Prof Dina Tiniakos | Kapodistrian University of Athens, Greece
We met with EMJ Hepatology Editorial Board member, Prof Dina Tiniakos, at the ILC, to discuss her career path and her experience at the congress itself. From the latest research in nonalcoholic liver disease to the battle against gender discrimination in the workplace, this interview contains insights into many key areas for burgeoning hepatologists.
After finishing your medical degree, you continued with research by doing two PhDs. What made you choose this path?
I did a PhD at the University of Athens in 1993, before doing a PhD at Newcastle University in 1998. I had always wanted to do research and decided that choosing pathology as speciality would give me this opportunity. Pathology lies between basic science and clinical medicine, and therefore gives the possibility to do research on both sides of the spectrum.
One of your research foci is fatty liver. What about this topic really interests you, and what excites you about this topic looking to the future?
Nonalcoholic fatty liver disease (NAFLD), is the most common chronic liver disease today. Until recently, viral hepatitis was the main focus in hepatology, but now almost 25% of the population (or even as high as 30% in some countries, like the USA) are experiencing the negative effects of fatty liver due to obesity and/or diabetes.
The presence of fat in the liver, simple steatosis, can be diagnosed non-invasively by imaging. However, currently, liver biopsy is required to diagnose nonalcoholic steatohepatitis, the progressive form of NAFLD. Clinical research in NAFLD is focussing on the development of biomarkers to non-invasively diagnose steatohepatitis and fibrosis. Hepatopathologists are working closely with their clinical colleagues in this field for both nonalcoholic and alcohol-related fatty liver disease.
You are chairing a parallel session on NAFLD staging and prognosis on Sunday. Are there any speakers that you are particularly excited to hear from, and what do you think will be gained from their talks? Do you think there will be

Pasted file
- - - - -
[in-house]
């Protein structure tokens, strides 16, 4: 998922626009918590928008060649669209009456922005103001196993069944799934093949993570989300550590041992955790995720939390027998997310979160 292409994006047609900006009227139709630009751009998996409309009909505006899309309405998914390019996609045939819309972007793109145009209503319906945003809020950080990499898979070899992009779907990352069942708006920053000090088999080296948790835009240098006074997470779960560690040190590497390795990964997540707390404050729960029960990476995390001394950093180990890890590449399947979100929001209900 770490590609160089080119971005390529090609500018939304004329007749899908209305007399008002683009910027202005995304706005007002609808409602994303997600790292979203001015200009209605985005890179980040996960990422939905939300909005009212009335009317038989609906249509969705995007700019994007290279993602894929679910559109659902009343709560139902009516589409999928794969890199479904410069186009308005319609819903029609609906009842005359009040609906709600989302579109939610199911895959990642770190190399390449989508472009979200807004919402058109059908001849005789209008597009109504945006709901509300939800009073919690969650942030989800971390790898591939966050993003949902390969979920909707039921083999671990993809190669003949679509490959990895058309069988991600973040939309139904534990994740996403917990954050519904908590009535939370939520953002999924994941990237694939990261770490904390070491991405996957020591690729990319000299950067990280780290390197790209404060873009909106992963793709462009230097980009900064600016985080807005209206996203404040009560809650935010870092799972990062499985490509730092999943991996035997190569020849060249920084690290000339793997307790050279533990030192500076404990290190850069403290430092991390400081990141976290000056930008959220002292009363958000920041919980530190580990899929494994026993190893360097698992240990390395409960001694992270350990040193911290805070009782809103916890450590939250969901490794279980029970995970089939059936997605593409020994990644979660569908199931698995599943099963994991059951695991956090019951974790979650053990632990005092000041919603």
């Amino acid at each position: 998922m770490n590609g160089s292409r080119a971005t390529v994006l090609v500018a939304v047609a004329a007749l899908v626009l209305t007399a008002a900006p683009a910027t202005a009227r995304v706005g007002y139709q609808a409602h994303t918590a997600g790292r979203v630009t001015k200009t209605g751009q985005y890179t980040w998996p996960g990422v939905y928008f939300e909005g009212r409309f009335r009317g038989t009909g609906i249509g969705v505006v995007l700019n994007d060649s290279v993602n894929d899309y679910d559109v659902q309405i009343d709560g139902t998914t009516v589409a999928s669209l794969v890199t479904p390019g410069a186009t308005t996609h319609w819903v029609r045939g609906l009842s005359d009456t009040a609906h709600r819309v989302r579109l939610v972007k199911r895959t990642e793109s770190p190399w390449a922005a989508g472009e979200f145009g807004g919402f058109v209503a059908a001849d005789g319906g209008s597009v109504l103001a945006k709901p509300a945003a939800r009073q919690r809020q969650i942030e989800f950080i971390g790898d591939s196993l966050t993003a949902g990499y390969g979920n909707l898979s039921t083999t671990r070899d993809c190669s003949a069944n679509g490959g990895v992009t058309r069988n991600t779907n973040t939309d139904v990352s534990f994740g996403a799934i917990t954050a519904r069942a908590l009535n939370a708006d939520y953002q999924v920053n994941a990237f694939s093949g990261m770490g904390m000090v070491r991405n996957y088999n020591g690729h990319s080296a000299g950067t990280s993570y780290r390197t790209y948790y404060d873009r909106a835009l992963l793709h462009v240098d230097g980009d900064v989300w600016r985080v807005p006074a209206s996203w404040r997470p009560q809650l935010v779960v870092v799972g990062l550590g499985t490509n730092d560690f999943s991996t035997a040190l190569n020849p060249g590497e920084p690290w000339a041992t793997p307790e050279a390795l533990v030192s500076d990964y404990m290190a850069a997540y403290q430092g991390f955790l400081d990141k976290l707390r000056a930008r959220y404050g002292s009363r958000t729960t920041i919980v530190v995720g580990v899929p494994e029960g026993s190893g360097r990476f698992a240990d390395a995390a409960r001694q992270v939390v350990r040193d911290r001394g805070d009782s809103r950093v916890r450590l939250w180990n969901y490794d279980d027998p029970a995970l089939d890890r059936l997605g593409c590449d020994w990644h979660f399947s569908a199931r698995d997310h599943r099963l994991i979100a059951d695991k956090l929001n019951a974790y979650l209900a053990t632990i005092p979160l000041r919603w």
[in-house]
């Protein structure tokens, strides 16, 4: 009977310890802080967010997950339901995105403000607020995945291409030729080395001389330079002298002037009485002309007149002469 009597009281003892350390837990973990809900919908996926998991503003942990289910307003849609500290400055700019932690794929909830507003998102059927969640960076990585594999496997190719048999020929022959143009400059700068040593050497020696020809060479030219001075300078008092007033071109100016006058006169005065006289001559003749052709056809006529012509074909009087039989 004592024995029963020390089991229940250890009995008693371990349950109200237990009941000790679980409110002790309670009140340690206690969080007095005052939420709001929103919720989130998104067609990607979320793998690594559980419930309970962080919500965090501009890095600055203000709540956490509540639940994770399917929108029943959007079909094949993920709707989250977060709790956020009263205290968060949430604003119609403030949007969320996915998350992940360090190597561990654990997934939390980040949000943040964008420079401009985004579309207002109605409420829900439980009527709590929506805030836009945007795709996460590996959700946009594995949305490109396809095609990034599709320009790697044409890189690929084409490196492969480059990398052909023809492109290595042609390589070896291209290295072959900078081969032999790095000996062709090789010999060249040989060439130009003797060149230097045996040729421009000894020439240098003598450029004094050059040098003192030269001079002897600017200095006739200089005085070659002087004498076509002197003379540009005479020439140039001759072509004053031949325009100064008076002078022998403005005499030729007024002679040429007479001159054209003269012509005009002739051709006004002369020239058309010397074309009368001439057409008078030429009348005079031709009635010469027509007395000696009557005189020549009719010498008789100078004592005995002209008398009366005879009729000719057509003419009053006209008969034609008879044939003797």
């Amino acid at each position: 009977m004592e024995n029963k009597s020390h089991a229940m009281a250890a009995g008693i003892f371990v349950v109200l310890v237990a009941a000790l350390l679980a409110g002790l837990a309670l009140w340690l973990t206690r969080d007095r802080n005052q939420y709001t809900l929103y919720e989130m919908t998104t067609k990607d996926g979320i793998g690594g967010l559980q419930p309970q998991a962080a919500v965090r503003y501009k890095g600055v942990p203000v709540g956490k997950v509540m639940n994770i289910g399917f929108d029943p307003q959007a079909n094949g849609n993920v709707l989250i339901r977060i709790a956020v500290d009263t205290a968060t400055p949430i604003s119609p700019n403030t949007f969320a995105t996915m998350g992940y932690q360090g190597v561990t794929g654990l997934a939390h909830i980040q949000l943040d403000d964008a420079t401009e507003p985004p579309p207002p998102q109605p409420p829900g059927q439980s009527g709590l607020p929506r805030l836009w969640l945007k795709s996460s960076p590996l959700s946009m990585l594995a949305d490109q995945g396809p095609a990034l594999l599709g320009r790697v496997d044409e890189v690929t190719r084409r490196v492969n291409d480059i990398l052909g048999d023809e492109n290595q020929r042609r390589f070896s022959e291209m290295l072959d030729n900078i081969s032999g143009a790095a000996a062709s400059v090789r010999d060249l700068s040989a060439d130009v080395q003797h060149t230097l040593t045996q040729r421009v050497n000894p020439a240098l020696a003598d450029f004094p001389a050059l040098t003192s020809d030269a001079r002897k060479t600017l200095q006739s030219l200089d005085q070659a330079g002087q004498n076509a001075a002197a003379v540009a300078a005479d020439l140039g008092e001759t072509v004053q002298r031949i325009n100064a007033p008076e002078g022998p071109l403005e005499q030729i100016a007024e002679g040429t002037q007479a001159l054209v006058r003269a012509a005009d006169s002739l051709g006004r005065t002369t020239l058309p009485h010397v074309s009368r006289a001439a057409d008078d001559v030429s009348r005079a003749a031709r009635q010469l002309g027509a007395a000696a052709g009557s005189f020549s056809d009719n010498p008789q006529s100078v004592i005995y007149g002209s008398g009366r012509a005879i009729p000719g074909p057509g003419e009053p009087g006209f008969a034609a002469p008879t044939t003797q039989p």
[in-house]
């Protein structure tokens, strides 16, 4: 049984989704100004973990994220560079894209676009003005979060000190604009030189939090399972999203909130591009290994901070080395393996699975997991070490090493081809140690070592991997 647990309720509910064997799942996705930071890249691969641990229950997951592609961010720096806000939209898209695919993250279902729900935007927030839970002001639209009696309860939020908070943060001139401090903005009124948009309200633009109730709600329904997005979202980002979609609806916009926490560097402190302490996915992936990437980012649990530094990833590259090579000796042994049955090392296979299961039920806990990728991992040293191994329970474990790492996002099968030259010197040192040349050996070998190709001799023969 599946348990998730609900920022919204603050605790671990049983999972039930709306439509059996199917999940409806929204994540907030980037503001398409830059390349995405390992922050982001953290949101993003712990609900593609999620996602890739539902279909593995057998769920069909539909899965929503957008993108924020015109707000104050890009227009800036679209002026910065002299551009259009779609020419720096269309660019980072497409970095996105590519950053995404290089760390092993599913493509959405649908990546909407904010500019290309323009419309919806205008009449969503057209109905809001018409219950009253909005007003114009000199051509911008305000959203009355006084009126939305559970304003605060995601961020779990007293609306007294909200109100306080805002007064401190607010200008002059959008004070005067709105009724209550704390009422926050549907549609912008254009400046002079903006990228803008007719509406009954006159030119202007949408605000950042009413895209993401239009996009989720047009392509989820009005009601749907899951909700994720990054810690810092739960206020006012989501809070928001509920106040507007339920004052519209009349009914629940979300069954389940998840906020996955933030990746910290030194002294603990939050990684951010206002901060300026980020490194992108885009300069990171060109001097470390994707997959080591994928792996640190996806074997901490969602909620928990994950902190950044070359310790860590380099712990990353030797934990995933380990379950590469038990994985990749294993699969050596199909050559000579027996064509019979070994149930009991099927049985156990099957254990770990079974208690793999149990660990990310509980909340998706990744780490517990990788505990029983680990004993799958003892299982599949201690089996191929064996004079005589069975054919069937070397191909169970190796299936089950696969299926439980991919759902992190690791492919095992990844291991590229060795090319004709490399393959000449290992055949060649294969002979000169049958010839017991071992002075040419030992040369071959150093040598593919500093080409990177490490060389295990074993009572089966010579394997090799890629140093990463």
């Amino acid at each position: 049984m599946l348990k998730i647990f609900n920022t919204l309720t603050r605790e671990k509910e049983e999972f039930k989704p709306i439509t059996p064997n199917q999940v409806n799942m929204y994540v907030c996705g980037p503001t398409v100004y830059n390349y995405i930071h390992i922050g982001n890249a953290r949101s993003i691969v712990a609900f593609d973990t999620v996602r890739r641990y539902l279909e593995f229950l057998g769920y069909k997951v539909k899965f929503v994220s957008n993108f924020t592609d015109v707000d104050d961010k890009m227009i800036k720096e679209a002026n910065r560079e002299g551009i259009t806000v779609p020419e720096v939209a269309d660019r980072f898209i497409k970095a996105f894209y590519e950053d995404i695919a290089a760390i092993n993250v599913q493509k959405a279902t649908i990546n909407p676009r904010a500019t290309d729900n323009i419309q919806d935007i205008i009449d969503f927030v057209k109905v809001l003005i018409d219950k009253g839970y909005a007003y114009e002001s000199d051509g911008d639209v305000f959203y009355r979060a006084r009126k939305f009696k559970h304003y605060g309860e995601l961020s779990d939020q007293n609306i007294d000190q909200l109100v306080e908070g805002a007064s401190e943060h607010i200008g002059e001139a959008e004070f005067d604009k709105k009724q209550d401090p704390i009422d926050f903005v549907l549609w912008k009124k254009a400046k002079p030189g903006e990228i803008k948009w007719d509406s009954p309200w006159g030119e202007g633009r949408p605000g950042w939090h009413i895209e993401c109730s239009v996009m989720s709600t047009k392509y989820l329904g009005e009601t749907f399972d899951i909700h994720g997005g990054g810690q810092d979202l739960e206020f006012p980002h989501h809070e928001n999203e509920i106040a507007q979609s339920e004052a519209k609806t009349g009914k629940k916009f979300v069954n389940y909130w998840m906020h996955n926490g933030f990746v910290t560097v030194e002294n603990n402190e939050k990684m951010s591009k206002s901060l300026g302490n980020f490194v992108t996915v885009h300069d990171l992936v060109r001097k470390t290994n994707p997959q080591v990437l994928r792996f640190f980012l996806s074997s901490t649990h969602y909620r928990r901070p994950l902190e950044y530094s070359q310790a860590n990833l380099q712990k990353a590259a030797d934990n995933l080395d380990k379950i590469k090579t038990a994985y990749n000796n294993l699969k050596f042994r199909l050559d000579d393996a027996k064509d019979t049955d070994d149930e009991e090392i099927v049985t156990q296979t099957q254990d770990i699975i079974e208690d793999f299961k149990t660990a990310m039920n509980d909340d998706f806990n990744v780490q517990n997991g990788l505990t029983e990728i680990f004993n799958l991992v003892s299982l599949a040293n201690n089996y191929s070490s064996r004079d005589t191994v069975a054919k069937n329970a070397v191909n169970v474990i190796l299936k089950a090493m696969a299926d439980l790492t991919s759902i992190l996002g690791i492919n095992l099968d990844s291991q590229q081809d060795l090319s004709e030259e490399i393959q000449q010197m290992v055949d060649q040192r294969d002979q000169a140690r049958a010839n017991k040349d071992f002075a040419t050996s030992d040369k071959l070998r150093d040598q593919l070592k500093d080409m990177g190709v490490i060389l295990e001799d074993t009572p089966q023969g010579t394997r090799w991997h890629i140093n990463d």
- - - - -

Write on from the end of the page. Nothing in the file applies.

any challenging topics brought up in discussion?
Most of these oral presentations will focus on non-invasive techniques for staging fibrosis in NAFLD. Liver biopsy is currently the gold standard for evaluating the accuracy of these methods. Combinations of serum markers with clinical data (algorithms) and transient elastography are common non-invasive techniques for assessing liver fibrosis. Non-invasive methods are sensitive and specific for excluding advanced fibrosis and cirrhosis, but they cannot assess intermediate stages of fibrosis, resulting in grey areas in about 15% of the cases. Simple algorithms could be useful in primary practice to identify patients who should be further evaluated by a hepatologist.
You have published many academic papers on a variety of topics. Is there a particular paper or research project that is particularly memorable and that you are most proud of?
This is a difficult question. It is hard to choose because so much work is devoted to each project. During one of the European Union (EU)-funded research projects that were led by Newcastle University, EPoS (Elucidating Pathways of Steatohepatitis), genetic factors associated with NAFLD development were identified. Through my involvement doing the central histological review of the NAFLD biopsies and ensuring homogenous scoring of morphological features, we have been able to show that the TM6SF2 rs58542926 gene polymorphism influences hepatic fibrosis progression and can identify NAFLD patients who may be more prone to developing advanced fibrosis independent of confounding factors, such as age, BMI, diabetes mellitus, and PNPLA3 genotype. The research work performed at Newcastle University in fatty liver disease and hepatic fibrosis is world-class and my involvement is something that I am very proud of.
As a pathologist, how directly do you interact with clinicians and other roles in your typical work?
In clinical practice, the pathologist diagnoses the disease and offers predictive and prognostic information affecting treatment decisions. In hepatology, expert liver pathologists provide or confirm diagnosis and its aetiology, highlight possible concurrent liver disease, and score disease activity and fibrosis, among other inputs. Pathologists play important roles in oncology as members of multidisciplinary teams managing patients with cancer by supplying information about tumour histological type/subtype, differentiation, extent of invasion, lymph node involvement, response to treatment, and patient outcome.
What is your view regarding digital pathology?
This is a very exciting area in pathology, because digitised histopathological slides can be stored on the cloud, where they can be accessed and evaluated from anywhere using a PC, laptop, or even a smartphone, as if using a light